Ben, I believe the value of a wiki is that in fact you do not spend core resources building the wiki content, but you do enable the community to use community resources to create/edit/maintain content for you.
And I am pretty sure with the zope wiki the wiki engine maintains a history of each page, so if a kiddie comes in and wastes it, it can be reconstructed. Pages have owners that can delegate what others can or cannot do to a page. I think there is a diff facilility. And if there's not, well that's something to add to the ACS WIKI.
I have heard requests here and at the opennsd site that folks would like a sourceforge like projects page. A place to announce, discuss, and manage various openacs or opennsd modules. With a wiki in place, the community could create their own spaces as needed, without requiring the writing of an OpenACS sourceforge module. If you believe in ad-hoc self generated structure, the value of rapid prototyping and turn around from requirements to software and back, then I think a wiki would be a wonderful addition to the OpenACS and the OpenACS website.
Well, got to run and take care of the kids.
I never understood what a wiki is, but taking up Jerry's link, I guess I get the picture, somewhat.
I setup a user editable navigation a year or so ago. Then I never did anything with it. All that it has right now is navigation. What I had intended to do was to add the ability to register templates that would allow the entry and display of content in various formats. If a template was available at a certain position in the directory, the user could add information or navigate. I think I considered the term 'hyper-navigation'. What that meant to me was that index files served to tell the user 'where they were' and 'where they could go' and 'what they could do', kind of like a building lobby.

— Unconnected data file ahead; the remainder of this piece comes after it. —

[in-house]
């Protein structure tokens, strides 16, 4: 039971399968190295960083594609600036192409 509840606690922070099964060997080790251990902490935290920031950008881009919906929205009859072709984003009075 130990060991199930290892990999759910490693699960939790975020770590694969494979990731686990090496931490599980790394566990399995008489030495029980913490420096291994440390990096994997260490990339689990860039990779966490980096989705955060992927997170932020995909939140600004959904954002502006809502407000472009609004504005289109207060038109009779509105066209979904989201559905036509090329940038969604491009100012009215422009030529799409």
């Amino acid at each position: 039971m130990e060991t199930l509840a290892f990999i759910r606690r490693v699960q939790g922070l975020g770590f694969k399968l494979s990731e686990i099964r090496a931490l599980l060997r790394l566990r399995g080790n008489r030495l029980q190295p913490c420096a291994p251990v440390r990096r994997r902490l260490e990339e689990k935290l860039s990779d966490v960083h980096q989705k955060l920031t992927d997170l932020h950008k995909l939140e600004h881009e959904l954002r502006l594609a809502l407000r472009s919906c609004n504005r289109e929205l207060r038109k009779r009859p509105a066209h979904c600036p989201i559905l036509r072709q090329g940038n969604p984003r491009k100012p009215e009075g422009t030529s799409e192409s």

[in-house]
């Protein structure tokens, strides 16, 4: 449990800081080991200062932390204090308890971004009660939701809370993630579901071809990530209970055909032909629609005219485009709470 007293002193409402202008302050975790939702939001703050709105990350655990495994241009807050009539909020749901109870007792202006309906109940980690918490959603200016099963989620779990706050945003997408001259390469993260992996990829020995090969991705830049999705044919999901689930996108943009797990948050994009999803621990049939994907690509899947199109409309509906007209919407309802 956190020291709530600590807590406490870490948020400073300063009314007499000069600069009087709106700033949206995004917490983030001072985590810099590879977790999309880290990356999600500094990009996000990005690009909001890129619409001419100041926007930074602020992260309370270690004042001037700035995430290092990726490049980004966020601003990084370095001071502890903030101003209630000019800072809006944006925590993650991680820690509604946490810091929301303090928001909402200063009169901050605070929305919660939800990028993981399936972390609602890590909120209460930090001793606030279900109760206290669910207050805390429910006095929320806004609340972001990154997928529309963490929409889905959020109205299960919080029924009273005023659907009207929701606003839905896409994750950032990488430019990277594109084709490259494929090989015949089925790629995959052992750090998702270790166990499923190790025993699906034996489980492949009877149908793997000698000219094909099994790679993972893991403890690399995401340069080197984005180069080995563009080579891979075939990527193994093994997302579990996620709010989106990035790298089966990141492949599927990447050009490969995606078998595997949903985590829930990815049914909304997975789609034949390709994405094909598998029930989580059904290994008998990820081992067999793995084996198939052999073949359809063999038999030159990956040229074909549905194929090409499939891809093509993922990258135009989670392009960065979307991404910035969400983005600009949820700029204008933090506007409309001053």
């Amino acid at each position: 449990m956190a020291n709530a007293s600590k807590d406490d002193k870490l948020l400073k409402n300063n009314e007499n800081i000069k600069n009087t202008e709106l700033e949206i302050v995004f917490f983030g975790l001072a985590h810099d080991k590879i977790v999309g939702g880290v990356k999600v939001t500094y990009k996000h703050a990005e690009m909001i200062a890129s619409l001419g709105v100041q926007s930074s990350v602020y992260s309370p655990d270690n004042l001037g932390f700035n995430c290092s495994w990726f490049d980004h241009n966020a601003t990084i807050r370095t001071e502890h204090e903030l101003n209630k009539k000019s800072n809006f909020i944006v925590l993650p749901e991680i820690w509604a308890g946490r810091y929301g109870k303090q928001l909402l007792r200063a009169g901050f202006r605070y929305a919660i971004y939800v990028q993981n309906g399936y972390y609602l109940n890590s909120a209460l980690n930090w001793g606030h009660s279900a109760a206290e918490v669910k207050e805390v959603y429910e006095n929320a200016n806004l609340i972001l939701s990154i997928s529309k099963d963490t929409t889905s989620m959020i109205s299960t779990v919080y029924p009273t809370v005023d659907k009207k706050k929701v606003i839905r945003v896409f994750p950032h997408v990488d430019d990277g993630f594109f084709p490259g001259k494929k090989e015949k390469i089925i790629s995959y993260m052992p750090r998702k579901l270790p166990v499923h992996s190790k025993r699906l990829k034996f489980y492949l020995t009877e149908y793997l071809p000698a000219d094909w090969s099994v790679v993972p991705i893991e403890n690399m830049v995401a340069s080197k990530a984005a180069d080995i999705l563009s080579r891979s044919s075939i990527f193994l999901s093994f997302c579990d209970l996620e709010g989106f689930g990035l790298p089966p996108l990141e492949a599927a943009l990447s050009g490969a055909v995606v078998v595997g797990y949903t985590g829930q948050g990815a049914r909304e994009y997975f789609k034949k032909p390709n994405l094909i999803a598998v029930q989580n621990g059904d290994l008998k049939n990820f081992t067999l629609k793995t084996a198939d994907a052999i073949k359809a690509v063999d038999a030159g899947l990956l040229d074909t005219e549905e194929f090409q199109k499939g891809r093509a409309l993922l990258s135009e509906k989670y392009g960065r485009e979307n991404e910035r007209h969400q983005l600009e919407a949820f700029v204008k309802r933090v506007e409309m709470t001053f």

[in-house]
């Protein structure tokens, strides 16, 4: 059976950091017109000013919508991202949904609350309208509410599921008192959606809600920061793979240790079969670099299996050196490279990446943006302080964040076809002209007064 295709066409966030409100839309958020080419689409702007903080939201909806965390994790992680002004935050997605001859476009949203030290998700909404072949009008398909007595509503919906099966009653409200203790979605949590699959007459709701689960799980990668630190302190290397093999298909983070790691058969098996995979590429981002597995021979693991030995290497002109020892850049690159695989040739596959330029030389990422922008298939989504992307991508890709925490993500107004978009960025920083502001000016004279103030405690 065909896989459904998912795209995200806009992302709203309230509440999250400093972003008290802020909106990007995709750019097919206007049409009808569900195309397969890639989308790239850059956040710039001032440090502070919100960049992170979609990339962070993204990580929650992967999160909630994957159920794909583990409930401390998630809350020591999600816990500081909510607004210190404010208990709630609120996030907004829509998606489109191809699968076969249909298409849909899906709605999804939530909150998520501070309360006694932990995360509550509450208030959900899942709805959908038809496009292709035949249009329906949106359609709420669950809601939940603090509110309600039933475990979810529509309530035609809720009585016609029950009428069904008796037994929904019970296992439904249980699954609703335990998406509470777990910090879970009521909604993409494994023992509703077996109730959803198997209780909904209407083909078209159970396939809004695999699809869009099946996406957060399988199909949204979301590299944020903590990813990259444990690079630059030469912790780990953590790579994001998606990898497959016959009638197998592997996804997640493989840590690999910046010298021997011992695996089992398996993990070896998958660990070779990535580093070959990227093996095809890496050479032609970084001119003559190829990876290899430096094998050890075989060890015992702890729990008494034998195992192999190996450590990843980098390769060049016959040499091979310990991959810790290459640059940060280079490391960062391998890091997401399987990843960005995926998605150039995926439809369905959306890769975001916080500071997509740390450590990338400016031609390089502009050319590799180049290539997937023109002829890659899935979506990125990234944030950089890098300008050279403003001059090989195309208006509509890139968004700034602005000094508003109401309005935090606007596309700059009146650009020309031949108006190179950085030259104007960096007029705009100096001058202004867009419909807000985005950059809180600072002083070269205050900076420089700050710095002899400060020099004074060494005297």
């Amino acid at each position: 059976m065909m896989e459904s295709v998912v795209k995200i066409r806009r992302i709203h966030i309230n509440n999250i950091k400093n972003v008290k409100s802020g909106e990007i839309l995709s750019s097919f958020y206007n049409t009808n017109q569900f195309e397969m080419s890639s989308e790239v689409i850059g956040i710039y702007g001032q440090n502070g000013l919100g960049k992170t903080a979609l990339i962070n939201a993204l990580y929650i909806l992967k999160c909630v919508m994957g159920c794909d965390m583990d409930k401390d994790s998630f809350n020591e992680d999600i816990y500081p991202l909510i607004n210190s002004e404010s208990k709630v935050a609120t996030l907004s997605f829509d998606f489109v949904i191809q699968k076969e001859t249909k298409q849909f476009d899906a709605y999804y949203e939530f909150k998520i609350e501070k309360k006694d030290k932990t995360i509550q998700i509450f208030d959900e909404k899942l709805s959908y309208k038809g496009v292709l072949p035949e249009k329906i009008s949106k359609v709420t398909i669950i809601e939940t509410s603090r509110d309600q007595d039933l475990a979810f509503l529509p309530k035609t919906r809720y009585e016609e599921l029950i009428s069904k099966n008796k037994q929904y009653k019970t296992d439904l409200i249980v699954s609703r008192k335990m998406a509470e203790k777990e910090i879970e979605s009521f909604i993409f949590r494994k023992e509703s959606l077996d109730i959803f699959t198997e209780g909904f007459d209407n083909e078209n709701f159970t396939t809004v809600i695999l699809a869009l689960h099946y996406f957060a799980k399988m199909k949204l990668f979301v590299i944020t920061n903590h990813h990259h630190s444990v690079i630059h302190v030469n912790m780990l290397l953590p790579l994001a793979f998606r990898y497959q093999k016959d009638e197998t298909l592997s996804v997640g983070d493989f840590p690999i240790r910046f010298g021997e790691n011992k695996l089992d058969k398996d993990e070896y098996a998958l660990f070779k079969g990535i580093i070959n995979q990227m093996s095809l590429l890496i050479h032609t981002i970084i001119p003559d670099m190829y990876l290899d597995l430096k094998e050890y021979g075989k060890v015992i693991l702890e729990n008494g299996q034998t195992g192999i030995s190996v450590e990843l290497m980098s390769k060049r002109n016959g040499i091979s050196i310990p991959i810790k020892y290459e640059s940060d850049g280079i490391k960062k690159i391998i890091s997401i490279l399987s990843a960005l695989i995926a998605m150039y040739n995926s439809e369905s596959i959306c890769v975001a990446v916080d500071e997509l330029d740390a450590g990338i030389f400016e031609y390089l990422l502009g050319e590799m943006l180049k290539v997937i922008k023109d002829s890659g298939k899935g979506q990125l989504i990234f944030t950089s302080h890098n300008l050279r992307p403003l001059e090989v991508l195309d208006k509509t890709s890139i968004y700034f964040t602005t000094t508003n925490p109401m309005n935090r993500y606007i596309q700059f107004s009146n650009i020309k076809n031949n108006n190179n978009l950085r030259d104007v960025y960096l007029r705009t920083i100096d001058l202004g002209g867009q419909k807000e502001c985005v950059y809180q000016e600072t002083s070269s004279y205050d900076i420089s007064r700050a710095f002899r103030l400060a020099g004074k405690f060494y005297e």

Anyway, you can add you own navigation, and try out that part at http://zmbh.com/testnav/.
-User-editable (and createable) pages
-Versioning, so you can undo damage
-The ability to restrict editing for certain users or groups
The problem with wikki is as much social as it is technological.
You can't just stick a wikki about any old topic out on the Internet
and expect all users to (a) not do anything destructive and (b)
know how to cooperate productively. Permissions exist to
enforce social behaviors and procedures. It's fine to say, "We
don't need our software to do that for us," but you'd better be sure